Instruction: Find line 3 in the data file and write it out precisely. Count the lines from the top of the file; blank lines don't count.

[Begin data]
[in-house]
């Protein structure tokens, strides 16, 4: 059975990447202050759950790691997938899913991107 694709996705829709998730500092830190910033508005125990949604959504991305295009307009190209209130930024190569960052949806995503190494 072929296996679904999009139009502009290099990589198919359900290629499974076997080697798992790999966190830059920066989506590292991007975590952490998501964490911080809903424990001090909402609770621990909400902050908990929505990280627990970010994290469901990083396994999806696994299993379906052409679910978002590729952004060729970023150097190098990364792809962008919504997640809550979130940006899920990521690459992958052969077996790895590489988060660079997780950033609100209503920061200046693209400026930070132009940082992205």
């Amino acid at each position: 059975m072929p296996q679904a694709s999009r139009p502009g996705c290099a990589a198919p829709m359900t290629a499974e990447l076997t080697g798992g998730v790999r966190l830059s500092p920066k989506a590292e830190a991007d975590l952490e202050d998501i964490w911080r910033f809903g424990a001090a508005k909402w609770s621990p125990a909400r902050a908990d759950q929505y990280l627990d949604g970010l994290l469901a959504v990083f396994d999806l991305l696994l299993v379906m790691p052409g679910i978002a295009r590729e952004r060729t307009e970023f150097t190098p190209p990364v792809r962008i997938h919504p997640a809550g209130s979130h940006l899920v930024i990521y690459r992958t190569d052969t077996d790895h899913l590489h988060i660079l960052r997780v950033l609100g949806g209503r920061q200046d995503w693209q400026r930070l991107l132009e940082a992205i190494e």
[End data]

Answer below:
């Amino acid at each position: 059975m072929p296996q679904a694709s999009r139009p502009g996705c290099a990589a198919p829709m359900t290629a499974e990447l076997t080697g798992g998730v790999r966190l830059s500092p920066k989506a590292e830190a991007d975590l952490e202050d998501i964490w911080r910033f809903g424990a001090a508005k909402w609770s621990p125990a909400r902050a908990d759950q929505y990280l627990d949604g970010l994290l469901a959504v990083f396994d999806l991305l696994l299993v379906m790691p052409g679910i978002a295009r590729e952004r060729t307009e970023f150097t190098p190209p990364v792809r962008i997938h919504p997640a809550g209130s979130h940006l899920v930024i990521y690459r992958t190569d052969t077996d790895h899913l590489h988060i660079l960052r997780v950033l609100g949806g209503r920061q200046d995503w693209q400026r930070l991107l132009e940082a992205i190494e």